Foreclosure filings fell last month, but there are indications that they could soon rise again, a report by RealtyTrac says.
Foreclosure filings across the country dropped 3 percent from October 2011, and 14 percent from November 2010, according to the report. About 224,000 homes across the country received a default notice, were scheduled to be sold at a foreclosure auction or were repossessed by a lender. Banks foreclosed on fewer homes in November than at any time since March 2008, the report found.
But because the dip was the smallest annual decrease over the last year -- and some hard-hit states actually posted increases -- it could mean that the ebb in foreclosure activity, which has come during government action against lenders, is ending.
"All of those things need to clear in order for there to be clarity in the marketplace," Saccacio told AOL Real Estate, adding that, nonetheless, he "would expect you could see more activity" next year.
Saccacio also highlighted the 13 percent monthly increase in scheduled foreclosure auctions that was documented in the report. He attributed the increase to a wave of default notices that began in August.
For the 59th straight month, Nevada, ground zero of the housing crisis, posted the highest foreclosure rate in the country. One out of every 175 Nevada housing units was in a state of foreclosure, despite a bill passed in October that has made it harder for banks to process foreclosures in Nevada.
California came in second with one in every 211 properties being in some state of foreclosure, and Arizona third, with one in every 256. The report also found that a staggering nine out of 10 cities with the highest foreclosure rate are in California.
Foreclosures Could Be on the Rise Again, Report Says
FHA Conforming Loan Limit: $729,750
Sq. Ft.: 1,250
As you might expect in the country's most expensive city, New York residential real estate has the highest conforming loan limit allowed under law, $729,750. While in the chicer parts of Manhattan that'll get you beans, if you're willing to live a little south of the action, you can snatch up an apartment like this three-bedroom -- for only 3.5 percent down.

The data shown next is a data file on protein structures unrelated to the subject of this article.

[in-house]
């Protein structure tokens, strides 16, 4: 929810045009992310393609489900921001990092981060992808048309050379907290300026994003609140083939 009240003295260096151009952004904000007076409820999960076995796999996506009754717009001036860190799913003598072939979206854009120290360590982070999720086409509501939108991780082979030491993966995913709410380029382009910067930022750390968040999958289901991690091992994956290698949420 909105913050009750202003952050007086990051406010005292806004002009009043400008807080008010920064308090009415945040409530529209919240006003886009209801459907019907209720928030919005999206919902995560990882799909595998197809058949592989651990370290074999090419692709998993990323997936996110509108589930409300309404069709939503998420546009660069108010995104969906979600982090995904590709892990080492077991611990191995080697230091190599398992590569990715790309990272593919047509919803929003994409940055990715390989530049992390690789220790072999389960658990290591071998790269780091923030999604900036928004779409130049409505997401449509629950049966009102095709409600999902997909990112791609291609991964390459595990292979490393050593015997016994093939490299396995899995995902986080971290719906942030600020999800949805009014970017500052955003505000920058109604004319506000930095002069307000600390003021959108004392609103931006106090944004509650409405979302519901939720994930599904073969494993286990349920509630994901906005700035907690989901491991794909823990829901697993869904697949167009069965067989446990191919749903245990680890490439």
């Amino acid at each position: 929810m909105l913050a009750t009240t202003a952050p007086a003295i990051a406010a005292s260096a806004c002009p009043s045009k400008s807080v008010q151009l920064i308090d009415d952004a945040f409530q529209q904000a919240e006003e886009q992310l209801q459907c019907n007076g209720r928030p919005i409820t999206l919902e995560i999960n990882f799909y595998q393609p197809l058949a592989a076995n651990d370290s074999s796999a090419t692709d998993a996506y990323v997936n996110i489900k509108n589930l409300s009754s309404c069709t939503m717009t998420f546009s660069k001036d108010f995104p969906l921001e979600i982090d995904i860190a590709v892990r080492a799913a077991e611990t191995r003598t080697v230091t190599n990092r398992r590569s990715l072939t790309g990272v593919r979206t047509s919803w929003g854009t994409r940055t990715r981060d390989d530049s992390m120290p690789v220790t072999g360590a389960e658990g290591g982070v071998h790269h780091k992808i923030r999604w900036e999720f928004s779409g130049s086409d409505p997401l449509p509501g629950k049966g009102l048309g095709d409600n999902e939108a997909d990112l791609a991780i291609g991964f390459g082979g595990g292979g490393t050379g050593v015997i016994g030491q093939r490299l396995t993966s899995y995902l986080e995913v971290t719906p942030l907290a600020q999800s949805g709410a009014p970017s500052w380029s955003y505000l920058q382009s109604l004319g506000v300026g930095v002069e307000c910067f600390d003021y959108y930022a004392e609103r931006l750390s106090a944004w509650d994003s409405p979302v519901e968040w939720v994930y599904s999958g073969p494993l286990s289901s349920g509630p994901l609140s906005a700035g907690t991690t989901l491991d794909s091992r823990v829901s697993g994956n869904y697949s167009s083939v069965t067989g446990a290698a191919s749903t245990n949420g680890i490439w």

The country's second biggest -- and notoriously traffic-plagued -- city is also just about as expensive as it gets. Awesome views of Beverly Hills, Wilshire Blvd. and the mountains beyond are the highlight of this classy apartment.
This apartment's building is set on a 3.5 acre lot that offers a pool, tennis court and fitness center. There's also valet parking and a concierge. But if you have pets... well, that's OK! The listing boasts of the building's "rare pet friendly environment."
Chicago's conforming loan limit is substantially lower than those of Los Angeles or New York. At $409,000 this duplex flirts with its FHA-loan ceiling. The apartment's kitchen has a cherry-stained inlay floor with a breakfast bar.
Our country's fifth largest city doesn't have property values as high as you might think. The relatively low median sale price of $305,000 pulls the FHA conforming loan limit down to $420,000. That delivers one bedroom and one bathroom in the case of this contemporary apartment. Is the stunning skyline looming outside the apartment's floor-to-ceiling windows worth that sum? Your call.
The Loan Star State's real estate comes pretty darn cheap and Houston dirt is no exception. The FHA will only insure your loan up to $271,050. But, considering bang-for-your-buck value in the state, that means the government will sponsor some pretty comfortable digs. This 2,791-square-foot traditional home offers four bedrooms on its well-landscaped plot. If the place strikes a chord with you, be sure to make the open house this weekend. See the listing for details.
Think back to that stylish Philly apartment. You know, the one-bedroom that cost in the neighborhood of $400,000? Now consider that this home's living room alone probably comes somewhere close to rivaling that apartment in total size. A reminder of just how much location determines value.
Located on a cul-de-sac, this Phoenix home offers four bedrooms. At $345,500 it's priced close to $150,000 above the median sale price, allowing relatively well-heeled borrowers to take out substantial loans for as low as, you guessed it, 3.5 percent down.
While the space may distinguish this home on paper, the home's interior really seems to set it apart. There are stone-arched doorways, exposed-beam ceilings and black hardwood floors. All of it potentially attainable for just 3.5 percent.
Ravaged by the foreclosure crisis, Jacksonville real estate values have plummeted over the last few years, allowing deals like this large single family. Priced at $379,900, the home is just shy of the point where the government steps back and says: "It's 20 percent from here on out."
Who knew you could find a glass-enclosed pool just yards from a pond on a property below $400,000. An amenity like this, plus the home's exquisite, varnished interior should be a reminder that today's market is, undoubtedly, a buyer's one. Worried you're not up to financial snuff? In case you didn't hear, you can buy a lot of homes like this one for just 3.5 percent down.